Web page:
The Cincinnati Bengals, in the eyes of numerous fans, crushed it this offseason. However, in the eyes of most major networks, they faltered, arguably even growing worse than last season.
The most recent network to grade the Bengals offseason, CBS Sports, gave them a C-, the worst grade among any of the four AFC North teams. The only team to receive above a B- was the Browns, who were graded a flat A.
Here’s an excerpt of what columnist Ryan Wilson said about the Queen City’s beloved team.
After 17 seasons Marvin Lewis stepped down as coach. The team had endured three consecutive losing seasons but Lewis deserves credit for the seven postseason appearance, even if the Bengals didn’t win a single playoff game. Now Zac Taylor, the former Sean McVay assistant, is tasked with getting the Bengals back on track and his first order of business was bolstering an offensive line that wasn’t even replacement level a season ago when the team finished with six wins.
Wilson didn’t bash Cincinnati — I’ll give him that. The reasoning for the grade seemed to be the same reason why the Baltimore Ravens were gifted a C+: They didn’t improve enough to truly contend.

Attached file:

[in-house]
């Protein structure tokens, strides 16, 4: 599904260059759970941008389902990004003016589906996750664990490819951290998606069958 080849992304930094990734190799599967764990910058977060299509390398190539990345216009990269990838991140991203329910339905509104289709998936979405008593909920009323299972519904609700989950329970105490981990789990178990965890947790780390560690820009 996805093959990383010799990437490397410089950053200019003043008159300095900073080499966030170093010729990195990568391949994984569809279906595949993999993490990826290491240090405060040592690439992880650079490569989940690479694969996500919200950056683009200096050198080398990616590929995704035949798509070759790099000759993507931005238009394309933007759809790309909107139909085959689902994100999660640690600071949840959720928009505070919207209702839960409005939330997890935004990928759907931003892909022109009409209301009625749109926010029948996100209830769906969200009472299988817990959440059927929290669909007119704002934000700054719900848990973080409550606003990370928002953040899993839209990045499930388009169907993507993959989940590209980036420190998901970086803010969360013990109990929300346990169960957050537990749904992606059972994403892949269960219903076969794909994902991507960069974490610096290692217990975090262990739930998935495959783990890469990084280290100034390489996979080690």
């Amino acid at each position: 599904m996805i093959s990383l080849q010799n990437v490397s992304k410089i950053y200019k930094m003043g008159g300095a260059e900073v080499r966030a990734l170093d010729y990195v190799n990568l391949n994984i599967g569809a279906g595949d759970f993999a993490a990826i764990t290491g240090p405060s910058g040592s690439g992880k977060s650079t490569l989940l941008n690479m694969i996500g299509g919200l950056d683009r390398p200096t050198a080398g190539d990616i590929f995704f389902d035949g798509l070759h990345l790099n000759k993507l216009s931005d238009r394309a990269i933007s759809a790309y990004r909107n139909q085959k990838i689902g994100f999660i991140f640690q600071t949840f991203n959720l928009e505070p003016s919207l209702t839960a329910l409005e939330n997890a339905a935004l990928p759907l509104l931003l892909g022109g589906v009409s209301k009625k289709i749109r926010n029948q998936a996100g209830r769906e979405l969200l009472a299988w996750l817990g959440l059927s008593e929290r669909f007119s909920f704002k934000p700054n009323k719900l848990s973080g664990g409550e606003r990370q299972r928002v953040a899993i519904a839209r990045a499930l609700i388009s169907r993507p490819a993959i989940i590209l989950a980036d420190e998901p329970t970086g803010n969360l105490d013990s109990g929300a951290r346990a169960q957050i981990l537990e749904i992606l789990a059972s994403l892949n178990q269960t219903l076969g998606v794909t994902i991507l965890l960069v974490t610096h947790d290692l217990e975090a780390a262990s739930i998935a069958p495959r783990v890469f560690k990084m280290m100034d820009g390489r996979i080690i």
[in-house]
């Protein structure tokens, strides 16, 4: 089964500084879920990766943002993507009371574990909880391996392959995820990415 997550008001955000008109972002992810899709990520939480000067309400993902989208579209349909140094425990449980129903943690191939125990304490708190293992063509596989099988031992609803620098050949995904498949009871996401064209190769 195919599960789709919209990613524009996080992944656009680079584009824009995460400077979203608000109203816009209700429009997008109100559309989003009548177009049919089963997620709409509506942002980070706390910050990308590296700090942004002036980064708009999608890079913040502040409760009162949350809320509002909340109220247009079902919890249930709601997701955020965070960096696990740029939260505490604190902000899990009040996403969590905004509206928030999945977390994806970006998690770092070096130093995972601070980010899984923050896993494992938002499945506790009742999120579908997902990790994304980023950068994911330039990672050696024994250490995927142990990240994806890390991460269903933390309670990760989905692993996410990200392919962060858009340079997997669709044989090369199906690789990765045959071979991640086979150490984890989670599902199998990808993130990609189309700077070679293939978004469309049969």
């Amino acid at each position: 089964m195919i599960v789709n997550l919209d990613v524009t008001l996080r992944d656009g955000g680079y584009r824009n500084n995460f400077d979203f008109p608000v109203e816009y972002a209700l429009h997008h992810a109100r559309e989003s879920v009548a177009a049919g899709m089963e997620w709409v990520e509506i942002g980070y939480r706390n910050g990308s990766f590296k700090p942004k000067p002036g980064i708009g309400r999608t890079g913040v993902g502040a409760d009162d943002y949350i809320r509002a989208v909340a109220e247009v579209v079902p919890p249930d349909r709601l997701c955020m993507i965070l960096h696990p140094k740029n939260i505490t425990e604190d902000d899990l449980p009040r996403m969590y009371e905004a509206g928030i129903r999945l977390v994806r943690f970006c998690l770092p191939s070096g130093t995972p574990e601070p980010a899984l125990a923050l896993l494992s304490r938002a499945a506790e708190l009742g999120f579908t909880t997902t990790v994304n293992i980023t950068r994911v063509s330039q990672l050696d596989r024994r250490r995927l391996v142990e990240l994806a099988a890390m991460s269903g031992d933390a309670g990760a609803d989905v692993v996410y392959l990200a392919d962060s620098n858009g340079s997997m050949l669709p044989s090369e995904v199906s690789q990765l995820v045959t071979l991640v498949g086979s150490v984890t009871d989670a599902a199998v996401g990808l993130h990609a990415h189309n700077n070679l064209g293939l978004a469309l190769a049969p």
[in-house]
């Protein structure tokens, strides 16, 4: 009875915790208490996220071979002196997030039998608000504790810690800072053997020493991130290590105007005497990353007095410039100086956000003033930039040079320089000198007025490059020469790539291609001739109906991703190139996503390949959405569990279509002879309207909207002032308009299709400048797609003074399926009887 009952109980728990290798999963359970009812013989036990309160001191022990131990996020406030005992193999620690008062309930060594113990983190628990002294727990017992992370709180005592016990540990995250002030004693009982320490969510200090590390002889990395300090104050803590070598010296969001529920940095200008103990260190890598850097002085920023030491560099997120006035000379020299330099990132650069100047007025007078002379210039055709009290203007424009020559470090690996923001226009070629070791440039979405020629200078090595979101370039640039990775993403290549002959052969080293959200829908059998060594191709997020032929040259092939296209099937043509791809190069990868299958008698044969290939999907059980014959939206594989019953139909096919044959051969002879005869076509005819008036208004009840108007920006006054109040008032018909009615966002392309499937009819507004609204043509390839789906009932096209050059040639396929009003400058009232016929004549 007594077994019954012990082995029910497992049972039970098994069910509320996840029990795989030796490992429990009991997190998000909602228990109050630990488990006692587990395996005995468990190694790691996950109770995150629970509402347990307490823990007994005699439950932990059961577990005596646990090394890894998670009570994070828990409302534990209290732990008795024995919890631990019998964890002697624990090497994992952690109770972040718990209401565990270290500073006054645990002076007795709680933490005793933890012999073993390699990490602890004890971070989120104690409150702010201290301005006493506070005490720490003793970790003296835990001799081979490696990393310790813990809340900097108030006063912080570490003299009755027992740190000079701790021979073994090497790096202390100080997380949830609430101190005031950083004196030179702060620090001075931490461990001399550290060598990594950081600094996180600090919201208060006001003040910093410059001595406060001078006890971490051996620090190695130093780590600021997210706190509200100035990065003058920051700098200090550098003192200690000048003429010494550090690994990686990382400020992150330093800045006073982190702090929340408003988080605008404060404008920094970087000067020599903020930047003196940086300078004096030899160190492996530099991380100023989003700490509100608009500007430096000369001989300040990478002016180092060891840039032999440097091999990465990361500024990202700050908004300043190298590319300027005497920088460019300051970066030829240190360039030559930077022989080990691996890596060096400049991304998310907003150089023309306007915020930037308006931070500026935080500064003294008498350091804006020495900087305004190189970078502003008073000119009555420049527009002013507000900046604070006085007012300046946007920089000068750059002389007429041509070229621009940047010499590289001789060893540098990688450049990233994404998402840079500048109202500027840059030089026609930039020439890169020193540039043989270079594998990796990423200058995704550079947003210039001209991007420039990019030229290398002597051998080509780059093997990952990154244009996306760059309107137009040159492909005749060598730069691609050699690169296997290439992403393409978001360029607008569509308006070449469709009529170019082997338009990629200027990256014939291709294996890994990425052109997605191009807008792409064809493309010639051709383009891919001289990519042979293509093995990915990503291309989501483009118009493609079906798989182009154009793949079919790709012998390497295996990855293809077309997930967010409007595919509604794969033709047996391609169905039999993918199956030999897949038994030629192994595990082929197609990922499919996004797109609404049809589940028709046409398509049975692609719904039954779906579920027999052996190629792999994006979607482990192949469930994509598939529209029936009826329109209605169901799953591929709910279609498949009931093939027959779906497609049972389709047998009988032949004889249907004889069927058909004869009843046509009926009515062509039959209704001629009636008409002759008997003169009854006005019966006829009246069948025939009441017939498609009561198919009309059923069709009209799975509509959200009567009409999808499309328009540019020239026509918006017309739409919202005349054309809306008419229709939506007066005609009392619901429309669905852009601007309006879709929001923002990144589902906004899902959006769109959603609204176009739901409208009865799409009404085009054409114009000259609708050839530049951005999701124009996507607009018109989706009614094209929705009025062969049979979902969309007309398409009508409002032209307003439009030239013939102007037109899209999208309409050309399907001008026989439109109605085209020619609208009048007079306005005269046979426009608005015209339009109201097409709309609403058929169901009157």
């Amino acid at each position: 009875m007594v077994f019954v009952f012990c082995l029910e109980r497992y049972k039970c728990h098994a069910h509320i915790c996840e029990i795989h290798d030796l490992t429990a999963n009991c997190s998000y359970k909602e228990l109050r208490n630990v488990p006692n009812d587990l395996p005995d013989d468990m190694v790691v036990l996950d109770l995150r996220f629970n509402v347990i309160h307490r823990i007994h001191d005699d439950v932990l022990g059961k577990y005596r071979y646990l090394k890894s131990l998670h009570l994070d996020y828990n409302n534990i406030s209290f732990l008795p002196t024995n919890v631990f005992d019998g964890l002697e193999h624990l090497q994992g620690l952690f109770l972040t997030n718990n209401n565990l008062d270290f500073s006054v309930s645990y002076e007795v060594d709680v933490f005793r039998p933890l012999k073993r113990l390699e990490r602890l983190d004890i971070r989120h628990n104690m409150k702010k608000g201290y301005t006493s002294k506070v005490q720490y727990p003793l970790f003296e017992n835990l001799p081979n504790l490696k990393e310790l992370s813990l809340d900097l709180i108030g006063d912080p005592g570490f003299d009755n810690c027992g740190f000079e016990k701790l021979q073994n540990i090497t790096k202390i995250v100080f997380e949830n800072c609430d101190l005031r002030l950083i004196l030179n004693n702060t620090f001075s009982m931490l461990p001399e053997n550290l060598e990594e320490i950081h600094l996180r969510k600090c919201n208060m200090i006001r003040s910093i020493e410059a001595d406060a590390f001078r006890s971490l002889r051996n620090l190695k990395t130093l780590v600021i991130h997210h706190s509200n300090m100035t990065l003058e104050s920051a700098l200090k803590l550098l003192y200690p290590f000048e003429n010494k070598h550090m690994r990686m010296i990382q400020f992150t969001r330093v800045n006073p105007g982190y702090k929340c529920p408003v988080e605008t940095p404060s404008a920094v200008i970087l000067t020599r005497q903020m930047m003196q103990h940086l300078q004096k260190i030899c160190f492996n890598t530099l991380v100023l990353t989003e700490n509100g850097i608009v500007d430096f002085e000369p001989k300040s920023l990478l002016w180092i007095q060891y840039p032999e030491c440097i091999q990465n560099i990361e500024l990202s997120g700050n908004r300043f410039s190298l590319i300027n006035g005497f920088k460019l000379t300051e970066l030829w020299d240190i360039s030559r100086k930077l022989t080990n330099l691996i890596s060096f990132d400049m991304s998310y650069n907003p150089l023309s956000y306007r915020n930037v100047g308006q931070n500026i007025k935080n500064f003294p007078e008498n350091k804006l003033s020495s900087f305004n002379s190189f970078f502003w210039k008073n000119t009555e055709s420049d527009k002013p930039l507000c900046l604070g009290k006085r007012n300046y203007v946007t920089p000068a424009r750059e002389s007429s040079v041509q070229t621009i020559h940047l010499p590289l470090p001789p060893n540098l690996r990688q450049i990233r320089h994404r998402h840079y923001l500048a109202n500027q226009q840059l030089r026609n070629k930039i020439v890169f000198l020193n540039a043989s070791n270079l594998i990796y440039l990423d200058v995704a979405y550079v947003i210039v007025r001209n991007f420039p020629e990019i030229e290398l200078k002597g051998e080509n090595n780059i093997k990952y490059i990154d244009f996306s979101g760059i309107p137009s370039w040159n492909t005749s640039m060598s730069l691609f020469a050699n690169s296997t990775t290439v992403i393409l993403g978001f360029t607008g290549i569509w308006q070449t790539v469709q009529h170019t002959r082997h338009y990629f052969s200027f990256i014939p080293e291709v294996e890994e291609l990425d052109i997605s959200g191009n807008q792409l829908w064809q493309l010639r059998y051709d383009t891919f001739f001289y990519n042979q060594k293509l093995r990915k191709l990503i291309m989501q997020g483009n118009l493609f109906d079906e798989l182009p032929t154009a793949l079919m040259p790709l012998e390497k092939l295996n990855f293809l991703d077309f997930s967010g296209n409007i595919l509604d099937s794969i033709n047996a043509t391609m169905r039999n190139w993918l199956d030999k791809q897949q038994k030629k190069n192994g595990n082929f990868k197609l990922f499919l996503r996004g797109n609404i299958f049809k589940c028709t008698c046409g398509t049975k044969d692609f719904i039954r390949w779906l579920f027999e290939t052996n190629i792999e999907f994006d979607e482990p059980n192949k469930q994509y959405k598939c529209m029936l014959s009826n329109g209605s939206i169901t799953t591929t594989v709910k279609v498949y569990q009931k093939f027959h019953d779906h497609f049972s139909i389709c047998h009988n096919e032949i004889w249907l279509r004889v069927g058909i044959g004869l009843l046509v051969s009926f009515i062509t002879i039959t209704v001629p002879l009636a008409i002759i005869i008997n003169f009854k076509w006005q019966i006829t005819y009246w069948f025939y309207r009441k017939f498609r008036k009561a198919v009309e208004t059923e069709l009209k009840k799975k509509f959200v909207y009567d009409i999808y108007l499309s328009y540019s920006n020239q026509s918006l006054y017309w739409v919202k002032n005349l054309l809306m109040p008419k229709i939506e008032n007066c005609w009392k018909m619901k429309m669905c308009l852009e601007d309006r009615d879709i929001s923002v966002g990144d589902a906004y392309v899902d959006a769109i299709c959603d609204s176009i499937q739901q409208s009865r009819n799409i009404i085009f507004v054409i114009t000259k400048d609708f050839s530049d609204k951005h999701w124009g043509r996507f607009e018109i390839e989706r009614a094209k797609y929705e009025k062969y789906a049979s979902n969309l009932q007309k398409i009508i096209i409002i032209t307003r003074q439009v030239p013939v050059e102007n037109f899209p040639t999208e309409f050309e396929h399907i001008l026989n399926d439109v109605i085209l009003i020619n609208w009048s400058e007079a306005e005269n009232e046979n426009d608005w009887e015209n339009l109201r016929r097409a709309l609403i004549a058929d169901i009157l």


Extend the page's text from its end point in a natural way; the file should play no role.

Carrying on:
The Bengals did, however, make a few big-time moves.
They drafted Jonah Williams to improve a subpar offensive line. They rid themselves of Vontaze Burfict and his declining play. They completely changed their culture with the hiring of Zac Taylor, who has brought a new energy to this team.
But, they still have Andy Dalton and an injury-prone starting tight end in Tyler Eifert. Combined those two with one of the worst rated backup quarterbacks in football (recently ranked in the seventh and lowest tier by SB Nation), and you have a recipe for disaster if Dalton or superstar receiver A.J. Green miss any amount of time.
Ultimately, this team will be judged by what they do on the field, and at the end of the day, they could surprise a good amount of people.
They have size, speed, youth and experience. Can they stay healthy and will Taylor thrive as a rookie head coach are the only real question marks that’ll remain for the long-term future.